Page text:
To investigate whether total and/or regional adiposity measured by anthropometry and radiographic studies influences cognitive decline in older adults and whether this association is explained by hormones and inflammatory factors known to be secreted by adipose tissue.
Prospective cohort study.
Two clinical centers.
Three thousand fifty-four elderly individuals enrolled in the Health ABC Study. Adiposity measures included body mass index, waist circumference, sagittal diameter, total fat mass by dual-energy x-ray absorptiometry, and subcutaneous and visceral fat by abdominal computed tomography. We examined the association between baseline body fat measures and change in Modified Mini-Mental State Examination (3MS) score, sequentially adjusting for confounding and mediating variables, including comorbid diseases, adipocytokines, and sex hormones.
Main Outcome Measure
Scores from the 3MS, administered at the first, third, fifth, and eighth annual clinical examinations.
All baseline adiposity measures varied significantly by sex. In mixed-effects models, the association between total and regional adiposity and change in 3MS score varied significantly by sex, with the highest adiposity tertile being associated with greater cognitive declines in men (for each adiposity measure, P < .05) but not in women (for interaction, P < .05). Total fat mass was significantly associated with greater change in 3MS scores among men (lowest tertile, −1.6; middle tertile, −2.2; highest tertile, −2.7; P = .006), even after adjusting for mediators.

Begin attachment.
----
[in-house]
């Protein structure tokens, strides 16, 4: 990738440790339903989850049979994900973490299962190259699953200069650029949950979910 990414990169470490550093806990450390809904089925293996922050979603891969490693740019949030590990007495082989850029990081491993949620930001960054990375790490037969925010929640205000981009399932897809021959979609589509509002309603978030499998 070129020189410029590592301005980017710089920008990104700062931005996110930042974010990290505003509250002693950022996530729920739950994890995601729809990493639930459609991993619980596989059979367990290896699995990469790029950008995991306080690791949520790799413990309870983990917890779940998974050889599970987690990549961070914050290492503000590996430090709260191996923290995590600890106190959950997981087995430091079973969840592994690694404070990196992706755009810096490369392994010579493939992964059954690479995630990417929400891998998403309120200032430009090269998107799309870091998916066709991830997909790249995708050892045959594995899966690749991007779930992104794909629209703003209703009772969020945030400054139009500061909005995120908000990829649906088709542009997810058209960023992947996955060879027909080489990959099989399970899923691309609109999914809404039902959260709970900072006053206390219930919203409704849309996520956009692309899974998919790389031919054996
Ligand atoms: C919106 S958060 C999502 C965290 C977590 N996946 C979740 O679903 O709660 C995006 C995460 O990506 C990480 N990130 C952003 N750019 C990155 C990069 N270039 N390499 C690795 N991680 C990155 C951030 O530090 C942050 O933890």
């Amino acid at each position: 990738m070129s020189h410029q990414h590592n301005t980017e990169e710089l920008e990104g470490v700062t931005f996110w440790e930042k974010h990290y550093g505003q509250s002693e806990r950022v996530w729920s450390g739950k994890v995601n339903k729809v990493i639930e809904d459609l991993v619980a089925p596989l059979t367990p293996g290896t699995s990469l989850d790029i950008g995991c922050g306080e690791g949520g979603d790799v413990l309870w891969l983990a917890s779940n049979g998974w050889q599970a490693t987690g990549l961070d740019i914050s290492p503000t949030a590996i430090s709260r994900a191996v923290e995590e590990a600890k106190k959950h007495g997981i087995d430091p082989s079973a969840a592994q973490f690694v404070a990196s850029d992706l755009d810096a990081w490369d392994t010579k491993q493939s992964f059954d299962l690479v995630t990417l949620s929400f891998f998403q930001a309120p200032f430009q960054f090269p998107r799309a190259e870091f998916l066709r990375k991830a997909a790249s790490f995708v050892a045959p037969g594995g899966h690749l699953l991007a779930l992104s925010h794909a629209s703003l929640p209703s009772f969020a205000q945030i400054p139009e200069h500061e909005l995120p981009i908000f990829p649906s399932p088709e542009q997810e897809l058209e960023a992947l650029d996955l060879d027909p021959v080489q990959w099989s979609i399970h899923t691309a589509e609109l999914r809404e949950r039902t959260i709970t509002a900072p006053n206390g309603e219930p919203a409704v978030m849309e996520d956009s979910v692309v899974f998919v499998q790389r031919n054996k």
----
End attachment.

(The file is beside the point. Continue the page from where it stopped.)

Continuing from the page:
Higher levels of all adiposity measures were associated with worsening cognitive function in men after controlling for metabolic disorders, adipocytokines, and sex hormone levels. Conversely, there was no association between adiposity and cognitive change in women.